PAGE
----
They are a great crop if you can figure out how to keep to an 8 year rotation. Nothing else will stop aphanomyces root rot, which you'll get eventually if you grow peas over a long period of time. I think it took about 10-15 years to start seeing it on our farm when we started bringing peas into the rotation. Several fields saw peas only three times before we had root rot problems on them. This is with a 4 year rotation.
 

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Bah looking for a dry land crop grow lentils. I have yet to see a field not green
 

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Depending on where the OP is, his usual rainfall might be well beyond what we get here on our dryland cropland. Lentils don't do so well with more than our normal precipitation. On some years like this one I can get away with growing lentils under irrigation, but normally not. Peas can definitely handle more moisture, and need more moisture, than lentils.
 

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Lentils are the only thing that look good out here. Interested to know how they yield.
 

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I tried Lentils in 1985, crop Ins. wouldn't insure them as they were an unknown. I got hailed out. Grew yellow peas from 1992-2007, swore I would never grow them again unless I had access to a land roller. I now mostly have cows, they can be trying as well at times.

Yellows won't lose their color as easily as greens from rains. All I ever did was innoculate and put down 50 lbs of 11-51-00, always liked seeding into pea stubble.
 

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Good point about the land roller! Sometimes peas stay standing up and you can cut them just about like wheat. But sometimes they go down and you have to scrape the ground. We roll all our pea and lentil ground. Some people roll right after seeding. We roll when the plants are a few inches tall. Doesn't hurt them at the right stage.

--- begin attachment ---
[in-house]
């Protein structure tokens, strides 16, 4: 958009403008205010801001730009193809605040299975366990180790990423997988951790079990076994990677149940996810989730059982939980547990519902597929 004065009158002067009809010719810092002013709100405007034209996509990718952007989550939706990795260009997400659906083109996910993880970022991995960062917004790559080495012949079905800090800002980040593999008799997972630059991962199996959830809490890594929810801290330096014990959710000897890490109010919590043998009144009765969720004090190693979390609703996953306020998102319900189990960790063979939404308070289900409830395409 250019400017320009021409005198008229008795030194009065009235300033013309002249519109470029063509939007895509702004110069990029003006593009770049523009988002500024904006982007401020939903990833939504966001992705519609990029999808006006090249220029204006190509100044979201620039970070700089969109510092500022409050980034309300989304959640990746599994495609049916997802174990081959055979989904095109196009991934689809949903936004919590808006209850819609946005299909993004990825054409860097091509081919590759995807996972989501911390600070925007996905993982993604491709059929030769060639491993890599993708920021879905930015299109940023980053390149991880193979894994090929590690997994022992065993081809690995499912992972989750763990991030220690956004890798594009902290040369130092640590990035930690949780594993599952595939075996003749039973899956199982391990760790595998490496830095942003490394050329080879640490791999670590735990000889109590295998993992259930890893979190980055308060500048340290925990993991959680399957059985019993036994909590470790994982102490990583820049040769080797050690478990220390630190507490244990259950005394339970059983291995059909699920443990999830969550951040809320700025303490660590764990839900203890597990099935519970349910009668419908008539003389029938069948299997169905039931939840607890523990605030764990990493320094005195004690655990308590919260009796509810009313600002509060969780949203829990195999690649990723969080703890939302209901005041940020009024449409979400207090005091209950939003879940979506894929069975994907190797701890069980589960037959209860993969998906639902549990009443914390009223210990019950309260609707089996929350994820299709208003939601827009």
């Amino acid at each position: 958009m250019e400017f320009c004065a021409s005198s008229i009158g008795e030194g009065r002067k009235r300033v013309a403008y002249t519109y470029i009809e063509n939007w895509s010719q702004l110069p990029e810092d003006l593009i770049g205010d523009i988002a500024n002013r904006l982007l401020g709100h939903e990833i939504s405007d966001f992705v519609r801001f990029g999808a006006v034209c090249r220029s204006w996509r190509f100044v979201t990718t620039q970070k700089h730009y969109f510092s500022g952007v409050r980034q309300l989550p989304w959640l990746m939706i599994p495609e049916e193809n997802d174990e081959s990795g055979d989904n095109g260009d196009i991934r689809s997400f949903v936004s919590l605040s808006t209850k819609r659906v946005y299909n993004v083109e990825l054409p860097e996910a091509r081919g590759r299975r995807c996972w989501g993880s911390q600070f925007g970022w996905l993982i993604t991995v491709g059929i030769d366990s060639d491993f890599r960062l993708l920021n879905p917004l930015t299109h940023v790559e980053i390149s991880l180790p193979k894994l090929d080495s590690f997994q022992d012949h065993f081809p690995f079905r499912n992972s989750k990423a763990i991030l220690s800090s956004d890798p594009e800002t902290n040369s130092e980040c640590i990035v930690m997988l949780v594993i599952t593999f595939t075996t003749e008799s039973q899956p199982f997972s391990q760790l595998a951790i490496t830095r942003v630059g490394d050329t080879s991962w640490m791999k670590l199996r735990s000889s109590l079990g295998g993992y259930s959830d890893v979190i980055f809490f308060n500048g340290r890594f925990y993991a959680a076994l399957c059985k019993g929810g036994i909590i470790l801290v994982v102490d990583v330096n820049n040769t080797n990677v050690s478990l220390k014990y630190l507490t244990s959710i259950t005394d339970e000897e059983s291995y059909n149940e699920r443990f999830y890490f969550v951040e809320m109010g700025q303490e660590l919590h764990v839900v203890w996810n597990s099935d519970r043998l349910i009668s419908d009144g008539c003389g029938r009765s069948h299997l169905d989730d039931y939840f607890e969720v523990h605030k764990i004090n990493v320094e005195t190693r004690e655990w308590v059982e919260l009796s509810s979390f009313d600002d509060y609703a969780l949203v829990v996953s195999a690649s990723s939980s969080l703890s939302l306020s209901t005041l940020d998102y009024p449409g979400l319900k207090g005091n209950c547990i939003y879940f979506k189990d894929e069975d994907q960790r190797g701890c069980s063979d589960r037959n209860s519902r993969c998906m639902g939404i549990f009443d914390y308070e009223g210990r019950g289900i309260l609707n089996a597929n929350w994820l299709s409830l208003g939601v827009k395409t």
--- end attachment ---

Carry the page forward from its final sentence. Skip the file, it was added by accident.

Just about everything causes green peas to lose their color. Too much rain at the wrong time, sunshine, etc. We used to grow them for a specialty market but it was very difficult to get the color they needed.
 

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Tried greens once never again. Everthing was wrong. Then the kicker was we had 500bu left over. Figured what the hell just haul them to elevator as feed peas. WRONG. Elevators won’t take them since there diff. Had a ***** of a time getting rid of them.
 

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Tried greens once never again. Everthing was wrong. Then the kicker was we had 500bu left over. Figured what the hell just haul them to elevator as feed peas. WRONG. Elevators won’t take them since there diff. Had a * of a time getting rid of them.
I’ve never understood that, feed peas are feed peas, right?!
Or, some of those “feed peas” actually get traded as yellows perhaps?
 

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I’ve never understood that, feed peas are feed peas, right?!
Or, some of those “feed peas” actually get traded as yellows perhaps?
They told me the greens were a deduction. Lol the funny thing was right after we grew them the market crashed. They went from 14 bucks to less then what yellows were worth.
I like to take credit for that